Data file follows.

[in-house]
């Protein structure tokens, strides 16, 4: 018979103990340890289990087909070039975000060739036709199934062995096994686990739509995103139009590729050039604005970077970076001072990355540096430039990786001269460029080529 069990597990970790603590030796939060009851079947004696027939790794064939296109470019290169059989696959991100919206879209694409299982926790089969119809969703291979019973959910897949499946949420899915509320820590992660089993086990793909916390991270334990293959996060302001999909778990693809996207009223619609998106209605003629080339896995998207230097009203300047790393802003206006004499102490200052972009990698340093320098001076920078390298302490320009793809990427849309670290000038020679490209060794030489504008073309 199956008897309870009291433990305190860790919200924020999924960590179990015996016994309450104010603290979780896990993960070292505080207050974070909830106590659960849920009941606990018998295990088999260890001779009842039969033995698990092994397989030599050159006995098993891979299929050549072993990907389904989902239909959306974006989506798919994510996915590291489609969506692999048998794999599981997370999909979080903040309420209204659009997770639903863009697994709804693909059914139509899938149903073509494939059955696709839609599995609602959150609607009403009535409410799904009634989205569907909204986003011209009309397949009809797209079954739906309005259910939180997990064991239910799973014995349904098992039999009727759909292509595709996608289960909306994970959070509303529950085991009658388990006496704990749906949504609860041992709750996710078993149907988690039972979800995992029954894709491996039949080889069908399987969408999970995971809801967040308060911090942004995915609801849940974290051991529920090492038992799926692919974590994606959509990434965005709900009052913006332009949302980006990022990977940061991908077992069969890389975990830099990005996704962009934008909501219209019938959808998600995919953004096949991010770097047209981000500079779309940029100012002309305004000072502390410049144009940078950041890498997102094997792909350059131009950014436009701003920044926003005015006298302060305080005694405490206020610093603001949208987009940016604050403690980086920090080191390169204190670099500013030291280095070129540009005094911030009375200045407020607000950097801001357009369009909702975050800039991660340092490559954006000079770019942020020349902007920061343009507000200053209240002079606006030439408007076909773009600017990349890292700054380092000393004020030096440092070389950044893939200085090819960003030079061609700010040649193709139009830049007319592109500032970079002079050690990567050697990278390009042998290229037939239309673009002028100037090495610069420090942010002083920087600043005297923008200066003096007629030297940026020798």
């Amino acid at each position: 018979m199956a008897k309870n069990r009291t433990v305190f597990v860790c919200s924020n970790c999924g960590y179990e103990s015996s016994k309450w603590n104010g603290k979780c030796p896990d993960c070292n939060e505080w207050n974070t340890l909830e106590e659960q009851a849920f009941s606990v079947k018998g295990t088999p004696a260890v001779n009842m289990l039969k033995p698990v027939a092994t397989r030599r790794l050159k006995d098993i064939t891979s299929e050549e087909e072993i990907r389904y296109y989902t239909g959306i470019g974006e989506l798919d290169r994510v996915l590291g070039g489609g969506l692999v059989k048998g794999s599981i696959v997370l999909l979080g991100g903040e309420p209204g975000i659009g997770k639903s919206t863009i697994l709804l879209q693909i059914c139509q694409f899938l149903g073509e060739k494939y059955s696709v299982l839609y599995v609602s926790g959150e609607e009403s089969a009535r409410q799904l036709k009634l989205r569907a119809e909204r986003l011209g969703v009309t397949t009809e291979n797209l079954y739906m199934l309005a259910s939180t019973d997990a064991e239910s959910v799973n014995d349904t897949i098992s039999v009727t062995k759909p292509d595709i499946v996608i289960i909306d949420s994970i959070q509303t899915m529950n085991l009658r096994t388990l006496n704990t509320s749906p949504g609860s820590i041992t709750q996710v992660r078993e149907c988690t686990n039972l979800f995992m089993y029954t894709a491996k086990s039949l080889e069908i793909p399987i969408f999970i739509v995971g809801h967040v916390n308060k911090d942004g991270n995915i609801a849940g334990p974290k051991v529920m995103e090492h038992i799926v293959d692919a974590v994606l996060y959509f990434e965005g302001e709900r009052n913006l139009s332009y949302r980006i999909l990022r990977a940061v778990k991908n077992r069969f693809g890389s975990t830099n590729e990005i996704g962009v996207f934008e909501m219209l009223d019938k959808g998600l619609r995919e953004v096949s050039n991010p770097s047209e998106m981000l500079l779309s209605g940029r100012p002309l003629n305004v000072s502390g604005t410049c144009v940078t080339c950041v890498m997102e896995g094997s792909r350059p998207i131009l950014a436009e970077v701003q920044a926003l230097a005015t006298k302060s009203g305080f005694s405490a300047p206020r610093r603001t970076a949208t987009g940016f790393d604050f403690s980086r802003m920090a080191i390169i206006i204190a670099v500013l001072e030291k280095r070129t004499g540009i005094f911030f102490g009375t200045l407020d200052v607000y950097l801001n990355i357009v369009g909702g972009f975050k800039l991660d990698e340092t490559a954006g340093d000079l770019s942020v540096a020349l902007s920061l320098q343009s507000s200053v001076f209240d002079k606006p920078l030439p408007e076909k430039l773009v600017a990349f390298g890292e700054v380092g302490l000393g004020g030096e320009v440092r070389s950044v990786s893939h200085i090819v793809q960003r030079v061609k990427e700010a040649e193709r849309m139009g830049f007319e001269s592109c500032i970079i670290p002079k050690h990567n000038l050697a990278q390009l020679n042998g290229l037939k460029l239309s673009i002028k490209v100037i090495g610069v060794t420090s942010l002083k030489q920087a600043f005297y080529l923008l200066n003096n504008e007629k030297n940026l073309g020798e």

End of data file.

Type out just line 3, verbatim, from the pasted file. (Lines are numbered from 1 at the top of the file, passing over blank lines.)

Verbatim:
């Amino acid at each position: 018979m199956a008897k309870n069990r009291t433990v305190f597990v860790c919200s924020n970790c999924g960590y179990e103990s015996s016994k309450w603590n104010g603290k979780c030796p896990d993960c070292n939060e505080w207050n974070t340890l909830e106590e659960q009851a849920f009941s606990v079947k018998g295990t088999p004696a260890v001779n009842m289990l039969k033995p698990v027939a092994t397989r030599r790794l050159k006995d098993i064939t891979s299929e050549e087909e072993i990907r389904y296109y989902t239909g959306i470019g974006e989506l798919d290169r994510v996915l590291g070039g489609g969506l692999v059989k048998g794999s599981i696959v997370l999909l979080g991100g903040e309420p209204g975000i659009g997770k639903s919206t863009i697994l709804l879209q693909i059914c139509q694409f899938l149903g073509e060739k494939y059955s696709v299982l839609y599995v609602s926790g959150e609607e009403s089969a009535r409410q799904l036709k009634l989205r569907a119809e909204r986003l011209g969703v009309t397949t009809e291979n797209l079954y739906m199934l309005a259910s939180t019973d997990a064991e239910s959910v799973n014995d349904t897949i098992s039999v009727t062995k759909p292509d595709i499946v996608i289960i909306d949420s994970i959070q509303t899915m529950n085991l009658r096994t388990l006496n704990t509320s749906p949504g609860s820590i041992t709750q996710v992660r078993e149907c988690t686990n039972l979800f995992m089993y029954t894709a491996k086990s039949l080889e069908i793909p399987i969408f999970i739509v995971g809801h967040v916390n308060k911090d942004g991270n995915i609801a849940g334990p974290k051991v529920m995103e090492h038992i799926v293959d692919a974590v994606l996060y959509f990434e965005g302001e709900r009052n913006l139009s332009y949302r980006i999909l990022r990977a940061v778990k991908n077992r069969f693809g890389s975990t830099n590729e990005i996704g962009v996207f934008e909501m219209l009223d019938k959808g998600l619609r995919e953004v096949s050039n991010p770097s047209e998106m981000l500079l779309s209605g940029r100012p002309l003629n305004v000072s502390g604005t410049c144009v940078t080339c950041v890498m997102e896995g094997s792909r350059p998207i131009l950014a436009e970077v701003q920044a926003l230097a005015t006298k302060s009203g305080f005694s405490a300047p206020r610093r603001t970076a949208t987009g940016f790393d604050f403690s980086r802003m920090a080191i390169i206006i204190a670099v500013l001072e030291k280095r070129t004499g540009i005094f911030f102490g009375t200045l407020d200052v607000y950097l801001n990355i357009v369009g909702g972009f975050k800039l991660d990698e340092t490559a954006g340093d000079l770019s942020v540096a020349l902007s920061l320098q343009s507000s200053v001076f209240d002079k606006p920078l030439p408007e076909k430039l773009v600017a990349f390298g890292e700054v380092g302490l000393g004020g030096e320009v440092r070389s950044v990786s893939h200085i090819v793809q960003r030079v061609k990427e700010a040649e193709r849309m139009g830049f007319e001269s592109c500032i970079i670290p002079k050690h990567n000038l050697a990278q390009l020679n042998g290229l037939k460029l239309s673009i002028k490209v100037i090495g610069v060794t420090s942010l002083k030489q920087a600043f005297y080529l923008l200066n003096n504008e007629k030297n940026l073309g020798e």